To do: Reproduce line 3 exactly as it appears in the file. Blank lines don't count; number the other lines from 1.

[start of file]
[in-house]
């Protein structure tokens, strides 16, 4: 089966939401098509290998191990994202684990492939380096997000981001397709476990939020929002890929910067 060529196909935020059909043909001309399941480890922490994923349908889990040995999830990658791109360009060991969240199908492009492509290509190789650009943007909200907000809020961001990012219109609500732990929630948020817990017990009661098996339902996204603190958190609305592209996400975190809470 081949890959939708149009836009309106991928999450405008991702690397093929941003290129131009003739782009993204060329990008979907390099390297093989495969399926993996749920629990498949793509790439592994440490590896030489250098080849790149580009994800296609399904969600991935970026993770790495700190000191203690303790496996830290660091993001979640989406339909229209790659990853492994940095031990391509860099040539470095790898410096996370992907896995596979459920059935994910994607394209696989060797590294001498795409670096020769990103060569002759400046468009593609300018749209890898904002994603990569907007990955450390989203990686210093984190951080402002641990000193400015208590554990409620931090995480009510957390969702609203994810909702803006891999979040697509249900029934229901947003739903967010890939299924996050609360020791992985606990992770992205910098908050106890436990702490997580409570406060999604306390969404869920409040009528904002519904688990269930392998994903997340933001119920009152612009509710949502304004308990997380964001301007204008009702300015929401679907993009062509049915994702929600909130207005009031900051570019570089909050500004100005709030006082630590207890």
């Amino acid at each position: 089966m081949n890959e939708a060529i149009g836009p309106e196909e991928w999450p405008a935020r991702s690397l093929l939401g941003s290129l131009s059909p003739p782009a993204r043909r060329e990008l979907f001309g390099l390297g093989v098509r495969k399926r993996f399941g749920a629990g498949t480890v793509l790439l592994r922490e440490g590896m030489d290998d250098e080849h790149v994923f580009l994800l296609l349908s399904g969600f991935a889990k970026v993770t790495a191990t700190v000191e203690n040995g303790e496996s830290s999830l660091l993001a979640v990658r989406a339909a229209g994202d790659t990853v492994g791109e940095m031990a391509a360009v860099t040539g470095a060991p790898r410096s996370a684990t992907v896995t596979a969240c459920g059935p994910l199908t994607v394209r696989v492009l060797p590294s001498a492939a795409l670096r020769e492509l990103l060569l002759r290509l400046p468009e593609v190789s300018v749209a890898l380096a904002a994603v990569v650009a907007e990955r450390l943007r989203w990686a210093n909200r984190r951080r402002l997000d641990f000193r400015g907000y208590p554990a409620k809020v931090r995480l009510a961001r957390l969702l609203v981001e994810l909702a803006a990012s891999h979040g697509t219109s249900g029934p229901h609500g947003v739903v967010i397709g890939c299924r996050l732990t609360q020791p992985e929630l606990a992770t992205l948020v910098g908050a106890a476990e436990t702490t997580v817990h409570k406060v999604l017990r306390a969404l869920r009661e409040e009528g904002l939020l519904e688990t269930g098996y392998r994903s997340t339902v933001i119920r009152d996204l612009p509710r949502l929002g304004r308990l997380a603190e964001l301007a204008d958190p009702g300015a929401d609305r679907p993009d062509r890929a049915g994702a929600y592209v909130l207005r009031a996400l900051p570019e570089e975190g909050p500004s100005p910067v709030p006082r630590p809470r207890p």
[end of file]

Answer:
């Amino acid at each position: 089966m081949n890959e939708a060529i149009g836009p309106e196909e991928w999450p405008a935020r991702s690397l093929l939401g941003s290129l131009s059909p003739p782009a993204r043909r060329e990008l979907f001309g390099l390297g093989v098509r495969k399926r993996f399941g749920a629990g498949t480890v793509l790439l592994r922490e440490g590896m030489d290998d250098e080849h790149v994923f580009l994800l296609l349908s399904g969600f991935a889990k970026v993770t790495a191990t700190v000191e203690n040995g303790e496996s830290s999830l660091l993001a979640v990658r989406a339909a229209g994202d790659t990853v492994g791109e940095m031990a391509a360009v860099t040539g470095a060991p790898r410096s996370a684990t992907v896995t596979a969240c459920g059935p994910l199908t994607v394209r696989v492009l060797p590294s001498a492939a795409l670096r020769e492509l990103l060569l002759r290509l400046p468009e593609v190789s300018v749209a890898l380096a904002a994603v990569v650009a907007e990955r450390l943007r989203w990686a210093n909200r984190r951080r402002l997000d641990f000193r400015g907000y208590p554990a409620k809020v931090r995480l009510a961001r957390l969702l609203v981001e994810l909702a803006a990012s891999h979040g697509t219109s249900g029934p229901h609500g947003v739903v967010i397709g890939c299924r996050l732990t609360q020791p992985e929630l606990a992770t992205l948020v910098g908050a106890a476990e436990t702490t997580v817990h409570k406060v999604l017990r306390a969404l869920r009661e409040e009528g904002l939020l519904e688990t269930g098996y392998r994903s997340t339902v933001i119920r009152d996204l612009p509710r949502l929002g304004r308990l997380a603190e964001l301007a204008d958190p009702g300015a929401d609305r679907p993009d062509r890929a049915g994702a929600y592209v909130l207005r009031a996400l900051p570019e570089e975190g909050p500004s100005p910067v709030p006082r630590p809470r207890p």